1873 Clérot Folding Wall City Plan or Map of Paris, France

Nouveau plan géométrique de Paris et ses environs. - Main View

1873 Clérot Folding Wall City Plan or Map of Paris, France


Paris emerging as a modern European capital.


Nouveau plan géométrique de Paris et ses environs.
  1873 (dated)     39 x 55 in (99.06 x 139.7 cm)     1 : 15000


This is an impressive 1873 Victor Clérot city plan or map of Paris, measuring nearly 5 feet wide. In 1873, Paris was in the midst of recovery and transformation, still bearing the scars of the Franco-Prussian War and the Commune of 1871. The Third Republic was consolidating its power, establishing a more stable and democratic government, setting the stage for Paris's resurgence as a center of cultural and intellectual activity in Europe. It also illustrates the Theirs Wall and the city's impressive, if short-lived, fortifications.
A Closer Look
Depicting Paris and its immediate suburbs, streets throughout the region are illustrated and labeled. Monuments within Paris appear, including the Opera, Notre Dame, the Louvre, and the Arc de Triomphe. Paris's city walls are highlighted in red, as are the short-lived ring forts. Outside the walls, both the Bois de Boulogne and the Bois de Vincennes appear in detail. Rail lines run into and out of Paris.
The Fortification of Paris
Shocked by the seizure of Paris by foreign enemies during the 1814 Battle of Paris, the French King at the time, Louis-Philippe (1830 - 1848), conceived of a broad network of walls and forts he believed would make Paris impregnable. The project was met with immediate opposition, some of which claimed that the walls were not defensive but intended to control Parisians in the event of an anti-monarchal rebellion. Nonetheless, under a plan prepared by Marshal General Jean-de-Dieu Soult (1759 - 1861), construction began in 1841. The completed fortifications, named the Thiers Wall after the French Prime Minister at the time, Adolphe Theirs (1797 - 1877), were, at enormous expense, completed in 1844. The walls were thirty-three kilometers long and consisted of ninety-four bastions, seventeen gates, twenty-three minor road crossings, and eight railroad gates. By 1919, advancements in military technology made the walls obsolete, leading them to be fully deconstructed by 1929 and replaced with the Boulevard Périphérique.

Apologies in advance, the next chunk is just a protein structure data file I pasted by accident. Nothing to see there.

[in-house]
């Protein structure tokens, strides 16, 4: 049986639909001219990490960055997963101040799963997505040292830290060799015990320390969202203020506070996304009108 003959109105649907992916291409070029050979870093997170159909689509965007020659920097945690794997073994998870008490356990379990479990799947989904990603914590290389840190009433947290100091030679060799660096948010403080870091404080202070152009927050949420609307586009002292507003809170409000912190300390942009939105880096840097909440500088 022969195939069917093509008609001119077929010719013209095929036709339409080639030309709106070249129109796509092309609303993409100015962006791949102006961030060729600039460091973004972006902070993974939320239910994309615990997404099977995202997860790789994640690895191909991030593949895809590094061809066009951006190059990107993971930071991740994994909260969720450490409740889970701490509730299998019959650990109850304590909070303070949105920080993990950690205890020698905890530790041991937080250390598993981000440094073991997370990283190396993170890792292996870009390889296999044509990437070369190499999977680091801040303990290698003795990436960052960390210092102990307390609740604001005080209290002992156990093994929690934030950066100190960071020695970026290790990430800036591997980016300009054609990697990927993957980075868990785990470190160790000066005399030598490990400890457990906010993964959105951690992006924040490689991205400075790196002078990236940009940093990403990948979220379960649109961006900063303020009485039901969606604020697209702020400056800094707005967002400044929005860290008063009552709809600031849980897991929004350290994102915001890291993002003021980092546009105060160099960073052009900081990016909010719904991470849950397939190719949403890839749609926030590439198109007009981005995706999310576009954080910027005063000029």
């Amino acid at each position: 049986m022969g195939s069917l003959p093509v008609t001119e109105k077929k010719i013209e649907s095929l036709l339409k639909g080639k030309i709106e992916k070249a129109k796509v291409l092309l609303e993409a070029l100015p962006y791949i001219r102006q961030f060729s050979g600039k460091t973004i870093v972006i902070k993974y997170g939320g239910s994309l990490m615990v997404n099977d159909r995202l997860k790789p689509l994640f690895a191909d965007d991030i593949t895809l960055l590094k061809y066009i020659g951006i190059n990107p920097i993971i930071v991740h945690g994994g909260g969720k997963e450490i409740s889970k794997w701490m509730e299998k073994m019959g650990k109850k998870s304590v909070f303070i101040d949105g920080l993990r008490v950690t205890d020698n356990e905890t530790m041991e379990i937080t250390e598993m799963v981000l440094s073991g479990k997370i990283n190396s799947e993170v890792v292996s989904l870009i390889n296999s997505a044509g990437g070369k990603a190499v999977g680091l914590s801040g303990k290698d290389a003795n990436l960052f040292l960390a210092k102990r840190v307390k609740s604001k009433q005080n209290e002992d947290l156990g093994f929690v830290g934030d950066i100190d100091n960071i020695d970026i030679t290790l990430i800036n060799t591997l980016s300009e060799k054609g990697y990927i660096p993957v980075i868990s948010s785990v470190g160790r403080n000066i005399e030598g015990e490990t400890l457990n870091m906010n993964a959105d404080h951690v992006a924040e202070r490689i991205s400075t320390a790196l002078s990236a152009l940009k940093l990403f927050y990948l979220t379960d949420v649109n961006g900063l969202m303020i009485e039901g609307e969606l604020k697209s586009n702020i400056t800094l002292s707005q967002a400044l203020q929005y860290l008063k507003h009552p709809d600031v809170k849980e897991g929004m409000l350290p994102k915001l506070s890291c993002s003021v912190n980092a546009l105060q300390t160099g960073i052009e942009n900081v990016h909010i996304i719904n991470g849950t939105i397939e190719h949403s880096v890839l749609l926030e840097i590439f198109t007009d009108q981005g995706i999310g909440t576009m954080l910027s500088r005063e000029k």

Publication History and Census
This map was drawn and published by Victor Clérot, engraved by Alexandre Martin, and printed by the Imprimerie Hermet in 1873. This is the only known surviving example of the present edition. Clérot published additional editions of the present map in 1870 and 1877.


Victor Clérot (fl. 1855 - 1890) was a Paris based geographer and publisher active in the latter half of the 19th century. As with most small volume French map publishers of this period there is very little available information regarding Clérot. We know he published several maps of Paris, a world map, some timelines, and a number of guidebooks, but little else. His offices were located at 23 Quai Malaquais in Paris's 6th Arrondissement. More by this mapmaker...


Very good. Dissected and mounted on original linen. Foxing. Light scuffing to bottom border.